I’m glad that Ankush Khardori decided to do some research on what life in prison will be like for Donald Trump. He’s predicting that Trump will wind up at a minimum security federal prison in Pensacola, Florida. Khardori has determined that the Secret Service prefers this kind of arrangement because it would be the easiest setting for keeping the disgraced president safe, and it’s generally preferable to house prisoners at least somewhat near where they will eventually be released. In that sense, a Florida prison would work.

If it does turn out to be Pensacola, Trump will be able to sunbath, play volleyball and basketball, and otherwise enjoy the sunshine offered by the Sunshine State. He’ll also get to watch a ton of television, possibly including Fox News. But he’ll have no internet access and only rudimentary access to email. He’ll also have to find some kind of employment which will pay him less than a dollar an hour. And he won’t necessarily get released at all, since the recommended sentence on just his January 6 conviction is likely to be 20 years of incarceration or more. Trump could easily die in this Pensacola prison.

Now, everything Khardori discusses makes sense and is backed up with sources. And he’s not so sure Trump will not wind up in some kind of house arrest situation, including possibly at Mar-a-Lago. The Secret Service would dig that arrangement, supposedly, since they’re already providing this service to the orange shitgibbon. And some folks think it would avoid needlessly antagonizing Trump’s tens of millions of fervent and potentially violent supporters.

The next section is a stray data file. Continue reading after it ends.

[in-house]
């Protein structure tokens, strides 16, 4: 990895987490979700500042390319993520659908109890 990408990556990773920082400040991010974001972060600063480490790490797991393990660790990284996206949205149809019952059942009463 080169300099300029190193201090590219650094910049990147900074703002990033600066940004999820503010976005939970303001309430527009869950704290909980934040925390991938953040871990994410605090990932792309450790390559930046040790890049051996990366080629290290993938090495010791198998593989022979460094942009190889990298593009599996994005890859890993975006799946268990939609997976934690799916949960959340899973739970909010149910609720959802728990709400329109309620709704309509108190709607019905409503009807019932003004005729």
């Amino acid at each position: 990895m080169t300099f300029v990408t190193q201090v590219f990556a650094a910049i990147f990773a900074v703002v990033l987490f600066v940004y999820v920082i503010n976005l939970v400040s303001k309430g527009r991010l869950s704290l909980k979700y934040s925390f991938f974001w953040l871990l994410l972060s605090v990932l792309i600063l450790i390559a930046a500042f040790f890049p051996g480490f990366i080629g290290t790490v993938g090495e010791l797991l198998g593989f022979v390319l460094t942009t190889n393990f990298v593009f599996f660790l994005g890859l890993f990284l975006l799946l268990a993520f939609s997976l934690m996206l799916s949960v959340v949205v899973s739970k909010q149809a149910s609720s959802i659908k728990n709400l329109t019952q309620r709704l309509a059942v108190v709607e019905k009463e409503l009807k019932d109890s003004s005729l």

And that gets me to part of my problem with this thought piece. Prisons are not just for keeping people in, but also for keeping people out. We may not worry about Trump escaping, a la Pablo Escobar, but who’s to say some of his nuttier fans might not have other ideas? And why are people so confident that opponents of Trump won’t seek access to the prison in order to cause him harm?

One reason to put Trump in a SuperMax prison with Timothy McVeigh, Zacarias Moussaoui and Dzhokhar Tsarnaev is because we don’t want the problem of nut job supporters trying to spring him or victims’ families trying to exact revenge.

Now, imagine Trump serving his time in the Florence, Colorado SuperMax prison. CNN described the place in a 2015 article:

Many of the more than 400 inmates spend as much as 23 hours a day alone in 7-by-12-foot concrete cells. Meals are slid through small holes in the doors. Bed is a concrete slab dressed with a thin mattress and blankets.

A single window about 42 inches high and 4 inches wide allows some natural light but is made so prisoners cannot see beyond the building. Cells have unmovable stools and desks made of concrete. Solid walls prevent prisoners from seeing other cells or having direct contact with other inmates.

“The architecture of the building is the control,” Hood said.“You’re designing it so the inmates can’t see the sky. Intentionally. You’re putting up wires so helicopters can’t land.”

This is where the Unabomber spent his last decades, and he wasn’t half the prick that Donald Trump is, but more to the point it doesn’t require some Secret Service magic to keep a prisoner safe when he never sees the other prisoners for more than an hour a day.

Now, Khardori wrote his piece at least in part to prepare people like me to be disappointed. He’s saying that I should not expect to see Trump go to a SuperMax prison. And I think he’s probably right about that.

It’s just that he’s wrong to rationalize it. Trump is the most dangerous criminal our country has faced since the 1860’s. He should be treated that way.

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